“LBJ’s 1968: Power, Politics and the Presidency in America’s Year of Upheaval” (Kyle Longley, Cambridge University Press). The new director of the LBJ Presidential Library came to town with a newly published book that illuminates not only all the big crises of 1968 — too numerous to list here — but also how the president responded to them. People like to say that Americans have never been as polarized politically as they are now, but Longley reminds us how the world seemed to be nearing the end in 1968, a time not quite as polarizing as the Civil War, but close.

“The Last Republicans: Inside the Extraordinary Relationship Between George H.W. Bush and George W. Bush” (Mark K. Updegrove, Harper). Pundits have spent a great deal of energy trying to decode the relationship between Presidents 41 and 43. Updegrove, former director of the LBJ Library and now head of the LBJ Foundation, bothered to ask them. And others close to them. Although I sometimes wished Updegrove had held them more to accounts regarding controversial decisions they made in and out of office, my respect for both men grew from page to page.

“At Home With the Armadillo” (Gary P. Nunn, Greenleaf). The book is a blast! Nunn, a tremendous storyteller, brings to rough-and-ready life his hardworking youth in Oklahoma, his early days in music and his career as a highly respected songwriter. As Lyle Lovett said: “If all he’d written was ‘London Homesick Blues,’ that would have been enough. But there’s so much more.” You learn a lot about the evolution of the Austin music scene, and about modern regional history.

“CinemaTexas Notes: The Early Days of Austin Film Culture” (Edited by Louis Black and Collins Swords, UT Press). Put this on your Austin shelf next to Alison Macor’s essential history, “Chainsaws, Slackers and Spy Kids,” and Mike Blizzard’s documentary film “Also Starring Austin.” We were aware that students programming films at UT during the 1970s helped inspire a generation of filmmakers, film backers and, just as important, writers, some of whom would go on to shape our thoughts about Austin movies. Along with a bit of history, we are lucky enough to read in this book the incredibly well-researched — especially for the pre-internet era — program notes from CinemaTexas days.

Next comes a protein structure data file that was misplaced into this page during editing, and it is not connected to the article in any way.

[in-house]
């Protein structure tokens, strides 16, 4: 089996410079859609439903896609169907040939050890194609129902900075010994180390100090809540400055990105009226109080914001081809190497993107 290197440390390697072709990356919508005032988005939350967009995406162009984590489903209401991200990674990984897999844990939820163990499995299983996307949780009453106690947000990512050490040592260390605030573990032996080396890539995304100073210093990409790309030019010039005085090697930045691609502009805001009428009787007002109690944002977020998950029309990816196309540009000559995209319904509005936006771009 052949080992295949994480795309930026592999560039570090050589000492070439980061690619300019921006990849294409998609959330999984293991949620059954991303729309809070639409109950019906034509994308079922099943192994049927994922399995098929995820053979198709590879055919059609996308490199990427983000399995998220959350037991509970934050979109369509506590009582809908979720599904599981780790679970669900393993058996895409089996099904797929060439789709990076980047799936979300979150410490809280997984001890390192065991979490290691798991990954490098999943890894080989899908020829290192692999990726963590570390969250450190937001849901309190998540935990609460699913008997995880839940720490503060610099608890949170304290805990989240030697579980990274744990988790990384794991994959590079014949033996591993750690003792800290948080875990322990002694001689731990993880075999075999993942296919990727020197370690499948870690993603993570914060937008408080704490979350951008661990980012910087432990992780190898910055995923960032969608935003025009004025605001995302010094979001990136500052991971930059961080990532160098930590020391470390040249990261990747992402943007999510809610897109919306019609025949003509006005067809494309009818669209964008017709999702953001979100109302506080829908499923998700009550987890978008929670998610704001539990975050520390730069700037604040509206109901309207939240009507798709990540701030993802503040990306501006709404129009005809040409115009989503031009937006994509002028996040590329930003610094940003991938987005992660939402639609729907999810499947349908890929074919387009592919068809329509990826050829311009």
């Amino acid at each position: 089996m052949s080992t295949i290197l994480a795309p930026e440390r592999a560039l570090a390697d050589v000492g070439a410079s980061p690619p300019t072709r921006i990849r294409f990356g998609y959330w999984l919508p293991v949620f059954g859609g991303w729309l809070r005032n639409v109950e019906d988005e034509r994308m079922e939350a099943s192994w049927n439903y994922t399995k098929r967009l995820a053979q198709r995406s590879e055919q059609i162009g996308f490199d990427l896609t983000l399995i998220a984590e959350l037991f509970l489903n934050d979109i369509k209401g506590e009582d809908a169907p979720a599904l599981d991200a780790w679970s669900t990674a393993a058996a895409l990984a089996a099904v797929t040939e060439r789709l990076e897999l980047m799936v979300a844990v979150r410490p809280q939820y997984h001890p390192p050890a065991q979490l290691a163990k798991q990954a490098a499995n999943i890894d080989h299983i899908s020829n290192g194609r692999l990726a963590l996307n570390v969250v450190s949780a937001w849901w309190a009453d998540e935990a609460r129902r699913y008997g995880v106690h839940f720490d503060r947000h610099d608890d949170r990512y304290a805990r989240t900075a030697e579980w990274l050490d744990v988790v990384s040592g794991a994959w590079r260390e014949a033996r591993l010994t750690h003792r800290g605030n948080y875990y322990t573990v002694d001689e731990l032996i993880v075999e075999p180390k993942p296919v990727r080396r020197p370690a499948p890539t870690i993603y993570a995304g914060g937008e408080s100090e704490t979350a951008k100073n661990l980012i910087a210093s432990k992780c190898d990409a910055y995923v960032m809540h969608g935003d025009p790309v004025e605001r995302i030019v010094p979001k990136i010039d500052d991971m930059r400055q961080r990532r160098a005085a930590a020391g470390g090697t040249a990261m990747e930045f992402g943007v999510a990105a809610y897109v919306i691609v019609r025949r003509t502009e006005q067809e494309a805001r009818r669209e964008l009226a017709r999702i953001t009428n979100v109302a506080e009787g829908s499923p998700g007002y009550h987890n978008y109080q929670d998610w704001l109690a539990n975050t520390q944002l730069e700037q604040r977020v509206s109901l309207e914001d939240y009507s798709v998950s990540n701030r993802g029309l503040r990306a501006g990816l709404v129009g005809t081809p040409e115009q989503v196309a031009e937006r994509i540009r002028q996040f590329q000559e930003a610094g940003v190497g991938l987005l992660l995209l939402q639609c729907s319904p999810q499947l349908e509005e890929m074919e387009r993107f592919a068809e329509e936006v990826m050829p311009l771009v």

“Cowgirl Power: How to Kick Ass in Business & Life” (Gay Gaddis, Center Street). We’ve known Gaddis for years, but not really. This memoir, combined with life advice, opens up her youthful years in Liberty and follows her as she developed into a national leader with her breakthrough advertising company. After reading the advice on navigating the ups and downs of life — which follows the memoir section — anyone might feel like signing up to be a volunteer Cowgirl. And don’t elbow into line; we’ve already started the process of profiling her.

“The Texas White House: A Photographic Tour of Lyndon and Lady Bird Johnson’s Home on the LBJ Ranch” (Russ Whitlock, Palmetto). We had been waiting for this book for quite some time. Whitlock, the genial park superintendent at the LBJ Ranch from 2006 to 2017, knows the relatively modest two-story house and its surroundings better than almost anyone else. And since the interior was opened to the public on his watch, he notices all the small touches of the Johnsons’ lived experiences.

“The Texas Hill Country: A Photographic Adventure” (Michael H. Marvins, with Joe Holley and Roy Flukinger, Texas A&M University Press). Who needs another picture book about the Hill Country? We all do, if only to remind us why many of us ended up here in the first place. Marvins nails the obvious things, such as wildflowers, swimming holes, ranches and wildlife. Yet he also scratches beneath the surface of the people who have lived here and how they lived. Storyteller Holley and photo curator Flukinger contribute crucial insights.